The gap between the economy and sentiment
- October 3rd, 2011
Last week’s call by the ECRI for a recession all but sealed in investor’s minds that we are on track for a fresh recession. This recession talk is certainly reflect in the consumer sentiment data that indicates a majority of people think we are already in, or never came out of, a recession. The funny thing is that the economic data, while weak, continues to point towards slow, sluggish growth, not an outright recession.
The national ISM Manufacturing Index came out today showing the same thing: slow growth, but no recession. Eddy Elfenbein notes that it takes a much lower reading to guarantee a recession is ongoing. The graph below shows that the stock market has given up its gains while the major economic series have flatlined.
Source: Capital Spectator
The ISM numbers not the only economic series coming in better than expected. Bespoke Investment notes that 17 out of the last 21 economic reports came in better than expected. Also today Joe Weisenthal writes:
These things, cars, construction are necessary parts of the economy, even if things are weak, and we’re seeing signs (today’s data really bears it out) that because they’re so beaten down, they can rise even in a mediocre economy. Today we can got that confirmation.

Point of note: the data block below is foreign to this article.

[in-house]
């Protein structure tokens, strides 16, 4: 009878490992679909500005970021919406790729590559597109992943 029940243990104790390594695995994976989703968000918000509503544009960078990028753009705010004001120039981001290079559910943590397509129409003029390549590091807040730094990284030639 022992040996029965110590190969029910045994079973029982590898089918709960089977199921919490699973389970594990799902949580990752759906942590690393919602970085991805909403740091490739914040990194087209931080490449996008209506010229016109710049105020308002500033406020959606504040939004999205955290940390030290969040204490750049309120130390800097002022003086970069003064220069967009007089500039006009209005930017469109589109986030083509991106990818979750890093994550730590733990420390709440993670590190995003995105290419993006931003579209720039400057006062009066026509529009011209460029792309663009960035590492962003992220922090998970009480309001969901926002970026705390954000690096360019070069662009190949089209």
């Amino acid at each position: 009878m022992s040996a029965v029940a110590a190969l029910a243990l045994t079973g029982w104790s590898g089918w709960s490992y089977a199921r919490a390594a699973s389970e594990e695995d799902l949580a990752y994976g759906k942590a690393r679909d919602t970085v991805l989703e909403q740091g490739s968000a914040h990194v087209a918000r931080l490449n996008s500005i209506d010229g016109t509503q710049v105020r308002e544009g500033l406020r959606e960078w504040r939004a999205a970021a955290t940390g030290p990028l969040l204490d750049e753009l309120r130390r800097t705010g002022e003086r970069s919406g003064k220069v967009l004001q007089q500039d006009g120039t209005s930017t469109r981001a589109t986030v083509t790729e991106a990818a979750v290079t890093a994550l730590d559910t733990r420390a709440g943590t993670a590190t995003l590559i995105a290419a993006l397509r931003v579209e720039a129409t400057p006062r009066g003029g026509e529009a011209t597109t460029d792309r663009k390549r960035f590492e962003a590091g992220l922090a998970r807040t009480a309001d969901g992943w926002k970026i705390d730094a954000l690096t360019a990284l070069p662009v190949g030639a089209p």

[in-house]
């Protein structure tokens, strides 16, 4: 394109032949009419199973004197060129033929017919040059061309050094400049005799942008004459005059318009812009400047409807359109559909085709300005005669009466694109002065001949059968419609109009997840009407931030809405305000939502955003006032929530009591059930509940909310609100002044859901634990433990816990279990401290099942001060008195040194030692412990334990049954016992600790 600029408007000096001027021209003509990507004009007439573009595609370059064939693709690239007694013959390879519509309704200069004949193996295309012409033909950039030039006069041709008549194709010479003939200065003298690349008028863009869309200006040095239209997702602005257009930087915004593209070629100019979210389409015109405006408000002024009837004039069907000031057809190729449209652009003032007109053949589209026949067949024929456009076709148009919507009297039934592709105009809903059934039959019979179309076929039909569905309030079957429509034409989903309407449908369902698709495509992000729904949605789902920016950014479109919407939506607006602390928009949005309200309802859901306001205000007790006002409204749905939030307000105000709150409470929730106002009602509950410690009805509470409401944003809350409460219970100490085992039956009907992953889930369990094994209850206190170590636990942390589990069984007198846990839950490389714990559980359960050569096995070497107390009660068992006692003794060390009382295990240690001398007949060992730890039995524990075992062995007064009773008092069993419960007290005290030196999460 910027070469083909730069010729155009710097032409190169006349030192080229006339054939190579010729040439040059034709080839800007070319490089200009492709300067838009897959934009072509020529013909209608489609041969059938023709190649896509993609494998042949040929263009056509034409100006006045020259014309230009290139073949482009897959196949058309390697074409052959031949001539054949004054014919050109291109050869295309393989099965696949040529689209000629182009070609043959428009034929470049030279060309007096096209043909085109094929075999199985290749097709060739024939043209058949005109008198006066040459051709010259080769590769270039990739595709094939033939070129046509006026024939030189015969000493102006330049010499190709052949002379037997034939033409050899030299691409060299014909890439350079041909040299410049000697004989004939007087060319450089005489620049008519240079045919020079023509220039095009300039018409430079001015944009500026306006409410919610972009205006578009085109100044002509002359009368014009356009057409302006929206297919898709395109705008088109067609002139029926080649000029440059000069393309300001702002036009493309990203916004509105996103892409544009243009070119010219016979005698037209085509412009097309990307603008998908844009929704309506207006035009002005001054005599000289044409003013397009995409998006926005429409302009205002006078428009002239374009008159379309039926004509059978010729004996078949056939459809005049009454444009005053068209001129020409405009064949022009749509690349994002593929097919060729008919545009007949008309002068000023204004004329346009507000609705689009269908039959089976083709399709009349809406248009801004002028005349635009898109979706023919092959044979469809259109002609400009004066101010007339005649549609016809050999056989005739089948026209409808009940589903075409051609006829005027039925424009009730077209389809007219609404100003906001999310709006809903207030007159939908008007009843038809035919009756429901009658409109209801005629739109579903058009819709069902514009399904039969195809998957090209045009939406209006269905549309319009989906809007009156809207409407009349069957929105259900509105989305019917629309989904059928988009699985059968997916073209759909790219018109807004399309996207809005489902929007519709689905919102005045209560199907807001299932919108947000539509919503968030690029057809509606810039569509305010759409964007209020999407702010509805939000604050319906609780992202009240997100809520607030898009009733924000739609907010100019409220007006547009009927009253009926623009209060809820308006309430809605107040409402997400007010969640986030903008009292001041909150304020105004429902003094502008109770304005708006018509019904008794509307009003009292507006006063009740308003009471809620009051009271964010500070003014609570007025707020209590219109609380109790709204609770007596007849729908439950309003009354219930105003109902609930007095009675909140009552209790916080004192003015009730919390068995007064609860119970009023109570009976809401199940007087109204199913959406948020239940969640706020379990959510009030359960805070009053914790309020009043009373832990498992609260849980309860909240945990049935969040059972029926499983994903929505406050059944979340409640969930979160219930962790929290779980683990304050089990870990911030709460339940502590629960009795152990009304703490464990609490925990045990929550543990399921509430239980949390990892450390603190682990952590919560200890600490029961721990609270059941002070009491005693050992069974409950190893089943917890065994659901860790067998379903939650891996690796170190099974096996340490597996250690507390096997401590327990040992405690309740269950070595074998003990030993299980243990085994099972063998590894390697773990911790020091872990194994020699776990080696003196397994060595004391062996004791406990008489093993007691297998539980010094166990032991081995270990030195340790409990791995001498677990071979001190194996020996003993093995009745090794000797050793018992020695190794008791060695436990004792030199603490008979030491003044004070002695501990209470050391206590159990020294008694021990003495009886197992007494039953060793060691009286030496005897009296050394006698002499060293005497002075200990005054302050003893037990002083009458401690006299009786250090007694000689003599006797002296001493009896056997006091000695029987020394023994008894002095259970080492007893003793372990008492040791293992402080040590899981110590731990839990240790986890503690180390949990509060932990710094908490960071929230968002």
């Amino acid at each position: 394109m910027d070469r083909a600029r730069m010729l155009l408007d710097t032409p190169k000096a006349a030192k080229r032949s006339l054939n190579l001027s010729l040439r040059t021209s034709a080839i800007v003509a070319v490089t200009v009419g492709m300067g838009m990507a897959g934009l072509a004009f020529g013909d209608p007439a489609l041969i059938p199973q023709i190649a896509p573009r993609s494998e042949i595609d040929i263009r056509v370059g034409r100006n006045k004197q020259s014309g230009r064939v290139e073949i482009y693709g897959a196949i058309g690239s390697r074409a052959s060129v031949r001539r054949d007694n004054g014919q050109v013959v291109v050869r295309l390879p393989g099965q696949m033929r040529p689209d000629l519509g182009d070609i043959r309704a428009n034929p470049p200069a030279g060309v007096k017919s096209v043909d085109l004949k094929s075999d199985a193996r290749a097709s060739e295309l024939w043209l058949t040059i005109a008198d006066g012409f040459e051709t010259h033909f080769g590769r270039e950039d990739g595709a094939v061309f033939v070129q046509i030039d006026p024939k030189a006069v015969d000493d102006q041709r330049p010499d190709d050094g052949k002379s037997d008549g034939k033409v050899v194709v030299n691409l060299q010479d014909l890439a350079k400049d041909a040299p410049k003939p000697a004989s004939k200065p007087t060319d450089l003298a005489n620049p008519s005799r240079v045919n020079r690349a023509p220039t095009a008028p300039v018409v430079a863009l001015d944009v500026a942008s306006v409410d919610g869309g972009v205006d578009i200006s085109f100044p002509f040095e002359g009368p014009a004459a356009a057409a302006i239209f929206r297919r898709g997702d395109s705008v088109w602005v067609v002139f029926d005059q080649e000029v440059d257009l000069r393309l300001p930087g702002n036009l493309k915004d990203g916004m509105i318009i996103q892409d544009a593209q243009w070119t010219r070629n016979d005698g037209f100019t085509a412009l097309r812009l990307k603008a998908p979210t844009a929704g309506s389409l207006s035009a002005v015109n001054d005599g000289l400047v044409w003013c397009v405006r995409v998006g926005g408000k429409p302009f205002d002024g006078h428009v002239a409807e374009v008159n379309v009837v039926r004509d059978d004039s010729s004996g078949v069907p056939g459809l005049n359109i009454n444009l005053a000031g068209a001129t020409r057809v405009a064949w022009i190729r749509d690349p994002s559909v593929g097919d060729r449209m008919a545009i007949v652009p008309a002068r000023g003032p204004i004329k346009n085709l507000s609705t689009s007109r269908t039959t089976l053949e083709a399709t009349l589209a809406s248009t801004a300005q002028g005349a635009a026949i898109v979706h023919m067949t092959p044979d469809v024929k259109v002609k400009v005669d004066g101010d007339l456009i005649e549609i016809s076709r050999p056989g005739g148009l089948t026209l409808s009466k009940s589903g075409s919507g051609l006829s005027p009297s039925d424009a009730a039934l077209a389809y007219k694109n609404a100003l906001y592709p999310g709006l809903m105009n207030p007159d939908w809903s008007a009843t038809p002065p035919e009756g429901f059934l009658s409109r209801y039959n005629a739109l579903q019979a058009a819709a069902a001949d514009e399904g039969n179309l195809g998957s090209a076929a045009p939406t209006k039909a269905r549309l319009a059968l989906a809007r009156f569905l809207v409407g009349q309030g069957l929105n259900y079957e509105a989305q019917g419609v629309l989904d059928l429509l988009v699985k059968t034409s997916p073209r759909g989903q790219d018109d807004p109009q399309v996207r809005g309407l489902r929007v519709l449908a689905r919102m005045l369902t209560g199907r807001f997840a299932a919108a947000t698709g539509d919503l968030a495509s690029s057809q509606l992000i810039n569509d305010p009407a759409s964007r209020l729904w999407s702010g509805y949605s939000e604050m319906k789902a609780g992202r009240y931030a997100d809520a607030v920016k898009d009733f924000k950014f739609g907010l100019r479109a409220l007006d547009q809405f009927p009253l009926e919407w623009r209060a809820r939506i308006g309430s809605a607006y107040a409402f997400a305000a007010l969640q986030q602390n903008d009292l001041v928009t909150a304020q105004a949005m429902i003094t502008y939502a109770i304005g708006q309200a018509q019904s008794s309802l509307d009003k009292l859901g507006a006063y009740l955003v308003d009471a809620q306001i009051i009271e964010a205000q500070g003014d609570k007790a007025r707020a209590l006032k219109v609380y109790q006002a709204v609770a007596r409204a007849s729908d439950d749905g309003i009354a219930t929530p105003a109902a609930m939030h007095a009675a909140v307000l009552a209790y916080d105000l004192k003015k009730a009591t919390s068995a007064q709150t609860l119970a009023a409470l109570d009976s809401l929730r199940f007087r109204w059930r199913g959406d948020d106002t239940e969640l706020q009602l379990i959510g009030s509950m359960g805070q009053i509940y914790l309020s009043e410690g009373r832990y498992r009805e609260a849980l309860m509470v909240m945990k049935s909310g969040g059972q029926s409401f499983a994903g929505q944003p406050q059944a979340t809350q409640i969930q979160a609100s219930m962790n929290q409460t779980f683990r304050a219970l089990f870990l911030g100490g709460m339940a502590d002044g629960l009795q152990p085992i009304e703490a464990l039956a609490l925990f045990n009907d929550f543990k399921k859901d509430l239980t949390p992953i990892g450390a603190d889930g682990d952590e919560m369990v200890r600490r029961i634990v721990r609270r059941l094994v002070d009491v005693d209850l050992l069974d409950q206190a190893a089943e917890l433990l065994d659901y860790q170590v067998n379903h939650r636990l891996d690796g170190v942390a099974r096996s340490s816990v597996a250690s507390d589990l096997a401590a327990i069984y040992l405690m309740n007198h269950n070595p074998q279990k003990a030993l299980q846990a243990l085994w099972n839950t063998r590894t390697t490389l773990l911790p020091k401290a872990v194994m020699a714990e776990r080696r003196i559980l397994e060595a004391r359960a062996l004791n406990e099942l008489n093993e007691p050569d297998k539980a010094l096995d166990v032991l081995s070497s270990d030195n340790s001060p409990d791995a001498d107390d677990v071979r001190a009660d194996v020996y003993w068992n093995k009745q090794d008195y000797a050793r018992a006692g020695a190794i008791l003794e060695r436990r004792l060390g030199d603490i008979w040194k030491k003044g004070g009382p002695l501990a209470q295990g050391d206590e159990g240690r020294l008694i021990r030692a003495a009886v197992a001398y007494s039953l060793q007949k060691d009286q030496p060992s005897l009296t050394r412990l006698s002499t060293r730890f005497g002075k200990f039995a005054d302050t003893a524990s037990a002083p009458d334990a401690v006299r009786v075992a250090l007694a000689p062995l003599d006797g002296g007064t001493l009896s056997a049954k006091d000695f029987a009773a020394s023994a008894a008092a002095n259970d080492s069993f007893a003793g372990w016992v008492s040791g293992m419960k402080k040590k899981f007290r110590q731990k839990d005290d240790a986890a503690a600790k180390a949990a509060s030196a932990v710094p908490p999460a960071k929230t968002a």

While a recession may be coming, for now the economy is mediocre. On the other hand sentiment towards the economy is at generation lows. In one way or another the gap between reality and sentiment will close. The only question is how.
Items worth noting:
On the big disparity between the economy and consumer sentiment. (A Dash of Insight)
Still ways away from a recession according to the ISM. (Crossing Wall Street)
Is the stock market all that out of whack compared to the ISM? (Capital Spectator)
Car sales and construction spending are pointing up. (Money Game)
A breakdown of the ISM numbers. (EconomPic Data)
Multi-decade lows in consumer sentiment. (Reuters)
A recession review. (Abnormal Returns)
“Today’s ISM = 51.6. Since 1948, it printed between 50 and 53 128 times yet only 39 were official NBER recessions.” (@eddyelfenbein)
“Since last Monday, 17 out of 21 economic reports have been better than expected. S&P 500 is down 3.5% over this time period.” (@bespokeinvest)
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